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This link recently saved by sarahhartley on January 04, 2011
This link recently saved by sarahhartley on January 18, 2010
If you want to break out, your content is going to live in a little boat and will float in a harbor filled with battleships, aircraft carriers, nuclear powered submarines and pirate ships. They either won't care if you stay afloat, or worse, they will try to sink you. I'm not kidding. Keeping a website afloat these days, unlike the early days of the Internet, is not for the faint of heart or the technologically naive.
This link recently saved by sarahhartley on October 26, 2009
the report found that while bloggers read other blogs they do not consider them a substitute for other news sources and the majority do not consider online media more important than traditional media. However, 31% don’t think newspapers will survive the next ten years.
This link recently saved by sarahhartley on August 10, 2009
Do you have to start a career in London to progress to the top there? Nobody seems to move across the border after establishing themselves. Perhaps those running shop in London assume that our career experience in Scotland in limited due to the teeny tiny size of our national media. Are they right? Is that fair? I worry that there may be an element of truth in this accusation. You wouldn’t let someone run Cadbury’s just because they can turn a profit at the local sweet shop.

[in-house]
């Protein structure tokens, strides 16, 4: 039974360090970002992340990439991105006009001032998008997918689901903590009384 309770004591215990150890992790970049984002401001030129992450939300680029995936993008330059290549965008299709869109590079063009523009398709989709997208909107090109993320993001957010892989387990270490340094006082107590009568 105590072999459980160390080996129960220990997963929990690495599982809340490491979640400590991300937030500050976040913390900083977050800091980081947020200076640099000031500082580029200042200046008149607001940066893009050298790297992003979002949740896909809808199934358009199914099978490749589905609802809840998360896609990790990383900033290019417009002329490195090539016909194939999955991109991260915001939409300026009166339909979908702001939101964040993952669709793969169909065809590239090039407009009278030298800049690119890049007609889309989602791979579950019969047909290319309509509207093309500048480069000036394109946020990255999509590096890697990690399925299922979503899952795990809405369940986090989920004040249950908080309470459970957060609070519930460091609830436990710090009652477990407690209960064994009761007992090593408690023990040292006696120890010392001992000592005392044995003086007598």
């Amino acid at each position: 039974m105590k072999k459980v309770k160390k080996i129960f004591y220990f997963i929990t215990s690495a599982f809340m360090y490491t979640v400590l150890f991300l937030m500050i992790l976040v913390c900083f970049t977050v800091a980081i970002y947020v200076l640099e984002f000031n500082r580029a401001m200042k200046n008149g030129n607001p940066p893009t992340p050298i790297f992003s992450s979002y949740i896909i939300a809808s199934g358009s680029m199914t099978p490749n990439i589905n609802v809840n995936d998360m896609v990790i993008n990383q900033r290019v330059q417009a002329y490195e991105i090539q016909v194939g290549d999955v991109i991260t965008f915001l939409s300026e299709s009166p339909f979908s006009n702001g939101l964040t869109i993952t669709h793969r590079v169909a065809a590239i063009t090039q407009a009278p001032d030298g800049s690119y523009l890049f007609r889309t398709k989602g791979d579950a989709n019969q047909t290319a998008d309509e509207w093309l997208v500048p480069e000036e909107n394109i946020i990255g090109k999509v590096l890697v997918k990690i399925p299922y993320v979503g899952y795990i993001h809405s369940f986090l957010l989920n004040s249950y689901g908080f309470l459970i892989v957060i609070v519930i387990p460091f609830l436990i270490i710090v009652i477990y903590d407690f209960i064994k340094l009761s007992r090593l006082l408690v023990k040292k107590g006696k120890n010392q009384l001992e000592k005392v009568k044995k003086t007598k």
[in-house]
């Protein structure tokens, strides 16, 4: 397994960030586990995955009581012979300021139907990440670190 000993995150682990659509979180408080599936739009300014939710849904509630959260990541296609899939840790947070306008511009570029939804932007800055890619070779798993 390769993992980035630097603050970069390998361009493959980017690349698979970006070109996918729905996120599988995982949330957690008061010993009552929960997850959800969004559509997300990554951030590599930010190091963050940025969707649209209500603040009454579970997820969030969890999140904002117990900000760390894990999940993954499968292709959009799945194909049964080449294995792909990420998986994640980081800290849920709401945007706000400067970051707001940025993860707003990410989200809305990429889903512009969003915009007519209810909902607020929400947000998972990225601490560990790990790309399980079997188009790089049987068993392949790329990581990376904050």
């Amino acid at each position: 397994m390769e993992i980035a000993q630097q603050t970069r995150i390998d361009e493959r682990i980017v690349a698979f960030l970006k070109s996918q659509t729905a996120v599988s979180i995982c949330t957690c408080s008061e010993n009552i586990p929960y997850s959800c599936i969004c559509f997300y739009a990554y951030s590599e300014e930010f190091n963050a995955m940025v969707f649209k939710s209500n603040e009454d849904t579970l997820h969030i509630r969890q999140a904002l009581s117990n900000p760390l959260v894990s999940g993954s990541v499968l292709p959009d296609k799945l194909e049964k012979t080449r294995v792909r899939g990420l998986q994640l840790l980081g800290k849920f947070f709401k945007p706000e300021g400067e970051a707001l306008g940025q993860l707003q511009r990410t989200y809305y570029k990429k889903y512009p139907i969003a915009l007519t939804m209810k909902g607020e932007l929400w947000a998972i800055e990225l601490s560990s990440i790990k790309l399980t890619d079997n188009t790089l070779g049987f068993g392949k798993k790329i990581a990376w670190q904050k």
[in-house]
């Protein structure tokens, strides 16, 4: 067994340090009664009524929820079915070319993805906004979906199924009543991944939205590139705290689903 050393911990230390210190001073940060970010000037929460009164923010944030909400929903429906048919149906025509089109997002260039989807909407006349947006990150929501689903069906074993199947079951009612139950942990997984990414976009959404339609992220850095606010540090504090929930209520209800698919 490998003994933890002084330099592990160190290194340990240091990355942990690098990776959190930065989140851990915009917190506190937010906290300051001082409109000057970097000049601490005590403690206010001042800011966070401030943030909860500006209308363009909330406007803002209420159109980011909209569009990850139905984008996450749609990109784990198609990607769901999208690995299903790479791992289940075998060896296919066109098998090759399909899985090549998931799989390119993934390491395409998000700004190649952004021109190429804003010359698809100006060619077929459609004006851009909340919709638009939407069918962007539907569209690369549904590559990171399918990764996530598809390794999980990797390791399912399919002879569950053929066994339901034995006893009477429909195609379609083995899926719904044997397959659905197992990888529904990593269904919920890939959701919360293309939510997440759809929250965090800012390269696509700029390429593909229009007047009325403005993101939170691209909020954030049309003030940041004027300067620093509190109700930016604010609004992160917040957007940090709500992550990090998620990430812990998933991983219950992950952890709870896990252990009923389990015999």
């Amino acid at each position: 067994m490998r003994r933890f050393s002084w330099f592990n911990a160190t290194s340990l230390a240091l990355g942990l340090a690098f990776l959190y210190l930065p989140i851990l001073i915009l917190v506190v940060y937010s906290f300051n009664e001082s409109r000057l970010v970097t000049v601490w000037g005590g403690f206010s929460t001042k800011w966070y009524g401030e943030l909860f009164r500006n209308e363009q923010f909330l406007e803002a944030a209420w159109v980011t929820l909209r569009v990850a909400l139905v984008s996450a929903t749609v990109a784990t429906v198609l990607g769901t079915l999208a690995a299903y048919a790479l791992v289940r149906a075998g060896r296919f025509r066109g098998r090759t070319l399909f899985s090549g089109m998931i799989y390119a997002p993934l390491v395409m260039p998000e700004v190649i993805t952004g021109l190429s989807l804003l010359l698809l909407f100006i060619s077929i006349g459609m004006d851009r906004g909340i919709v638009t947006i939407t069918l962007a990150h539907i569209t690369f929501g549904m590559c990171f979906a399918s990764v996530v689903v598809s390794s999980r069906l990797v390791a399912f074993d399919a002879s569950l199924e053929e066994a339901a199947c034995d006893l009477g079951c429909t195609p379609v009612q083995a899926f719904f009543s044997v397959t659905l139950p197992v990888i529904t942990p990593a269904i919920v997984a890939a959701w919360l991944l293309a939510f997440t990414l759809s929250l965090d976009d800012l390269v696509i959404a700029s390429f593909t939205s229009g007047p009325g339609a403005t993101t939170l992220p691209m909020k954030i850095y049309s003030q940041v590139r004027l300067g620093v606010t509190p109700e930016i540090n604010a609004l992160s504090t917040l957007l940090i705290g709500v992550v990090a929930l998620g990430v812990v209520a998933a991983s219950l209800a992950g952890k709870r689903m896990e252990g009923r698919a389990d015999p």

This link recently saved by sarahhartley on May 06, 2009
Instead of hoping that people will go to their website to read or watch the news, journalists will need to take their stories out to where the readers and viewers are. Today, that means publishing stories on Twitter, on YouTube, on Facebook, as podcasts on iTunes, and so on. In ten years' time, those platforms might be different, but the principle will remain - journalists will have to take their stories to where the audience is.